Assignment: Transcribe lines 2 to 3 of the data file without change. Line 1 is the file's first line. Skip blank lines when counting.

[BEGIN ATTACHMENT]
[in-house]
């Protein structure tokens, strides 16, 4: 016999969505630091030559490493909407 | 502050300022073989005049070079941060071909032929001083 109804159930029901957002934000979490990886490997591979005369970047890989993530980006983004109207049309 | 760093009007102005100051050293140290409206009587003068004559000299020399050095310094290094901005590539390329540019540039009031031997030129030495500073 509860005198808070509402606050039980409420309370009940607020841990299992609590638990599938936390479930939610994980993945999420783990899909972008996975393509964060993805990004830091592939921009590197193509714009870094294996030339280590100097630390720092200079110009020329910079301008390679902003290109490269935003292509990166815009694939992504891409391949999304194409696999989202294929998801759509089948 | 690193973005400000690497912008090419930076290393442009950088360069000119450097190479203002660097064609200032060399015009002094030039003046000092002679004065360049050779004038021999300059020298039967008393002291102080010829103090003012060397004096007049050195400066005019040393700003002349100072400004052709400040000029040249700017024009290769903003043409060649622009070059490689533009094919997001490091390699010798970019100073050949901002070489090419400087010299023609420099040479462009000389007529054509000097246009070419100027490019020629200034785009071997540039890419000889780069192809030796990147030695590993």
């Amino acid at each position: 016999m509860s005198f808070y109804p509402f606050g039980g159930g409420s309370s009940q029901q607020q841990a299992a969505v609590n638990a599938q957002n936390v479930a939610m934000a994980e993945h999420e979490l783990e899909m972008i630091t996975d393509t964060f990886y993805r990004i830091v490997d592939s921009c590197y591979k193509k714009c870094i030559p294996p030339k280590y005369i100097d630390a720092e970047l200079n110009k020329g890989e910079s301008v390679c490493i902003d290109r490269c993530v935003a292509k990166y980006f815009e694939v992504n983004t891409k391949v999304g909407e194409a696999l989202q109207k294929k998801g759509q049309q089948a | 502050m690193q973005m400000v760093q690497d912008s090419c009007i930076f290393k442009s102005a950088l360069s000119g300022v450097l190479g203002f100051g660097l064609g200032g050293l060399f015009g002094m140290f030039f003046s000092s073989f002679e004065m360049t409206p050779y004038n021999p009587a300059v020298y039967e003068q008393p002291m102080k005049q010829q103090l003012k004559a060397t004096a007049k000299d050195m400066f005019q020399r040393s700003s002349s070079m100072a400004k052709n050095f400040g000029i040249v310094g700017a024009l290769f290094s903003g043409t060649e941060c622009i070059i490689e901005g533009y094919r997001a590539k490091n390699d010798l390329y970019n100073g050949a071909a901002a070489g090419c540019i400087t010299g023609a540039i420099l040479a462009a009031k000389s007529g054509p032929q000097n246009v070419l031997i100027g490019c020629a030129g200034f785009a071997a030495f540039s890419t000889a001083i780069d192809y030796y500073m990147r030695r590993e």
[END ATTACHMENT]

């Protein structure tokens, strides 16, 4: 016999969505630091030559490493909407 | 502050300022073989005049070079941060071909032929001083 109804159930029901957002934000979490990886490997591979005369970047890989993530980006983004109207049309 | 760093009007102005100051050293140290409206009587003068004559000299020399050095310094290094901005590539390329540019540039009031031997030129030495500073 509860005198808070509402606050039980409420309370009940607020841990299992609590638990599938936390479930939610994980993945999420783990899909972008996975393509964060993805990004830091592939921009590197193509714009870094294996030339280590100097630390720092200079110009020329910079301008390679902003290109490269935003292509990166815009694939992504891409391949999304194409696999989202294929998801759509089948 | 690193973005400000690497912008090419930076290393442009950088360069000119450097190479203002660097064609200032060399015009002094030039003046000092002679004065360049050779004038021999300059020298039967008393002291102080010829103090003012060397004096007049050195400066005019040393700003002349100072400004052709400040000029040249700017024009290769903003043409060649622009070059490689533009094919997001490091390699010798970019100073050949901002070489090419400087010299023609420099040479462009000389007529054509000097246009070419100027490019020629200034785009071997540039890419000889780069192809030796990147030695590993």
């Amino acid at each position: 016999m509860s005198f808070y109804p509402f606050g039980g159930g409420s309370s009940q029901q607020q841990a299992a969505v609590n638990a599938q957002n936390v479930a939610m934000a994980e993945h999420e979490l783990e899909m972008i630091t996975d393509t964060f990886y993805r990004i830091v490997d592939s921009c590197y591979k193509k714009c870094i030559p294996p030339k280590y005369i100097d630390a720092e970047l200079n110009k020329g890989e910079s301008v390679c490493i902003d290109r490269c993530v935003a292509k990166y980006f815009e694939v992504n983004t891409k391949v999304g909407e194409a696999l989202q109207k294929k998801g759509q049309q089948a | 502050m690193q973005m400000v760093q690497d912008s090419c009007i930076f290393k442009s102005a950088l360069s000119g300022v450097l190479g203002f100051g660097l064609g200032g050293l060399f015009g002094m140290f030039f003046s000092s073989f002679e004065m360049t409206p050779y004038n021999p009587a300059v020298y039967e003068q008393p002291m102080k005049q010829q103090l003012k004559a060397t004096a007049k000299d050195m400066f005019q020399r040393s700003s002349s070079m100072a400004k052709n050095f400040g000029i040249v310094g700017a024009l290769f290094s903003g043409t060649e941060c622009i070059i490689e901005g533009y094919r997001a590539k490091n390699d010798l390329y970019n100073g050949a071909a901002a070489g090419c540019i400087t010299g023609a540039i420099l040479a462009a009031k000389s007529g054509p032929q000097n246009v070419l031997i100027g490019c020629a030129g200034f785009a071997a030495f540039s890419t000889a001083i780069d192809y030796y500073m990147r030695r590993e």